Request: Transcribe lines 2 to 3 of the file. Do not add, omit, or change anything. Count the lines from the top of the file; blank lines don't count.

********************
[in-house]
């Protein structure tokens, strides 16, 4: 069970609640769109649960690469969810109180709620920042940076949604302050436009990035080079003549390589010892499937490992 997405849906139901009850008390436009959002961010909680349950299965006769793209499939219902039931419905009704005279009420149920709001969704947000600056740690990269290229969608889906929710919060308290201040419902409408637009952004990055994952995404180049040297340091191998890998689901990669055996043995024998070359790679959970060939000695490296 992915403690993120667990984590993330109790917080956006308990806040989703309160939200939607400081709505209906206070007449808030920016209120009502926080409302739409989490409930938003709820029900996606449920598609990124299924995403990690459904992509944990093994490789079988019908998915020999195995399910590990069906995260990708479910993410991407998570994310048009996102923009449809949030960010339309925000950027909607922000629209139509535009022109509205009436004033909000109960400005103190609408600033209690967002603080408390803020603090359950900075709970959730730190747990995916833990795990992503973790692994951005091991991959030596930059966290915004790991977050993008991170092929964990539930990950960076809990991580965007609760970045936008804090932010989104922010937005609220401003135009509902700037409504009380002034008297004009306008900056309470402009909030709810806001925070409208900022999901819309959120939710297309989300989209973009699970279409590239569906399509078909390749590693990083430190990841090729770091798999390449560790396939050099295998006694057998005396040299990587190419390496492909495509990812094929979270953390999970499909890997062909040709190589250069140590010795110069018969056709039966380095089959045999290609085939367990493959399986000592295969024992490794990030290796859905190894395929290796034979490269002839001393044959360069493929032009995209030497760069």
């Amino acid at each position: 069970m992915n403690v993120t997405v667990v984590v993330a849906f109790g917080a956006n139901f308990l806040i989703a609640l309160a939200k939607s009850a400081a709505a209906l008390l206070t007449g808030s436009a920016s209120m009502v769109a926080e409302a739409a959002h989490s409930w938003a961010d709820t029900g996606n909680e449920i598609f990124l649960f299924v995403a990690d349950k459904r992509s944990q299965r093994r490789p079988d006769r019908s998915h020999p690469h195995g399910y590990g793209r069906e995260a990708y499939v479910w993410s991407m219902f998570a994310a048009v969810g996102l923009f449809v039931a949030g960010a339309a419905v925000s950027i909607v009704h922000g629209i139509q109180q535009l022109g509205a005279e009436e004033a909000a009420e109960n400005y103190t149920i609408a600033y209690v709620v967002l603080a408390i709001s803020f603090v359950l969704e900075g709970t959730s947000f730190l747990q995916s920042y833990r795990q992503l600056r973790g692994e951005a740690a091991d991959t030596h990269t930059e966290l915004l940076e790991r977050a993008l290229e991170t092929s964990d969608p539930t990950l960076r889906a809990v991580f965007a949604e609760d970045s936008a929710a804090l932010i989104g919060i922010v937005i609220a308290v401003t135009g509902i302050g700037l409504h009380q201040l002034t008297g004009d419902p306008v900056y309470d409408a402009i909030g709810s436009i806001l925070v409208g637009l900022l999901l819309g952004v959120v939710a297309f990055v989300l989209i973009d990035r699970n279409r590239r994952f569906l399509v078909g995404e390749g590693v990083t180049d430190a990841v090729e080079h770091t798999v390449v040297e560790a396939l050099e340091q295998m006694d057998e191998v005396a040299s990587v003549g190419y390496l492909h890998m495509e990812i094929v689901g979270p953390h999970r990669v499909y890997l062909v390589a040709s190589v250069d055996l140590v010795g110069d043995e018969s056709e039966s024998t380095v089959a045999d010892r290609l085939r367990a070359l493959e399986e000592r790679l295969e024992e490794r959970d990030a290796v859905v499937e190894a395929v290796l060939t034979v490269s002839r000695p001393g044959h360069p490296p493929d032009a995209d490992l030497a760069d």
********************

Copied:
């Protein structure tokens, strides 16, 4: 069970609640769109649960690469969810109180709620920042940076949604302050436009990035080079003549390589010892499937490992 997405849906139901009850008390436009959002961010909680349950299965006769793209499939219902039931419905009704005279009420149920709001969704947000600056740690990269290229969608889906929710919060308290201040419902409408637009952004990055994952995404180049040297340091191998890998689901990669055996043995024998070359790679959970060939000695490296 992915403690993120667990984590993330109790917080956006308990806040989703309160939200939607400081709505209906206070007449808030920016209120009502926080409302739409989490409930938003709820029900996606449920598609990124299924995403990690459904992509944990093994490789079988019908998915020999195995399910590990069906995260990708479910993410991407998570994310048009996102923009449809949030960010339309925000950027909607922000629209139509535009022109509205009436004033909000109960400005103190609408600033209690967002603080408390803020603090359950900075709970959730730190747990995916833990795990992503973790692994951005091991991959030596930059966290915004790991977050993008991170092929964990539930990950960076809990991580965007609760970045936008804090932010989104922010937005609220401003135009509902700037409504009380002034008297004009306008900056309470402009909030709810806001925070409208900022999901819309959120939710297309989300989209973009699970279409590239569906399509078909390749590693990083430190990841090729770091798999390449560790396939050099295998006694057998005396040299990587190419390496492909495509990812094929979270953390999970499909890997062909040709190589250069140590010795110069018969056709039966380095089959045999290609085939367990493959399986000592295969024992490794990030290796859905190894395929290796034979490269002839001393044959360069493929032009995209030497760069």
């Amino acid at each position: 069970m992915n403690v993120t997405v667990v984590v993330a849906f109790g917080a956006n139901f308990l806040i989703a609640l309160a939200k939607s009850a400081a709505a209906l008390l206070t007449g808030s436009a920016s209120m009502v769109a926080e409302a739409a959002h989490s409930w938003a961010d709820t029900g996606n909680e449920i598609f990124l649960f299924v995403a990690d349950k459904r992509s944990q299965r093994r490789p079988d006769r019908s998915h020999p690469h195995g399910y590990g793209r069906e995260a990708y499939v479910w993410s991407m219902f998570a994310a048009v969810g996102l923009f449809v039931a949030g960010a339309a419905v925000s950027i909607v009704h922000g629209i139509q109180q535009l022109g509205a005279e009436e004033a909000a009420e109960n400005y103190t149920i609408a600033y209690v709620v967002l603080a408390i709001s803020f603090v359950l969704e900075g709970t959730s947000f730190l747990q995916s920042y833990r795990q992503l600056r973790g692994e951005a740690a091991d991959t030596h990269t930059e966290l915004l940076e790991r977050a993008l290229e991170t092929s964990d969608p539930t990950l960076r889906a809990v991580f965007a949604e609760d970045s936008a929710a804090l932010i989104g919060i922010v937005i609220a308290v401003t135009g509902i302050g700037l409504h009380q201040l002034t008297g004009d419902p306008v900056y309470d409408a402009i909030g709810s436009i806001l925070v409208g637009l900022l999901l819309g952004v959120v939710a297309f990055v989300l989209i973009d990035r699970n279409r590239r994952f569906l399509v078909g995404e390749g590693v990083t180049d430190a990841v090729e080079h770091t798999v390449v040297e560790a396939l050099e340091q295998m006694d057998e191998v005396a040299s990587v003549g190419y390496l492909h890998m495509e990812i094929v689901g979270p953390h999970r990669v499909y890997l062909v390589a040709s190589v250069d055996l140590v010795g110069d043995e018969s056709e039966s024998t380095v089959a045999d010892r290609l085939r367990a070359l493959e399986e000592r790679l295969e024992e490794r959970d990030a290796v859905v499937e190894a395929v290796l060939t034979v490269s002839r000695p001393g044959h360069p490296p493929d032009a995209d490992l030497a760069d």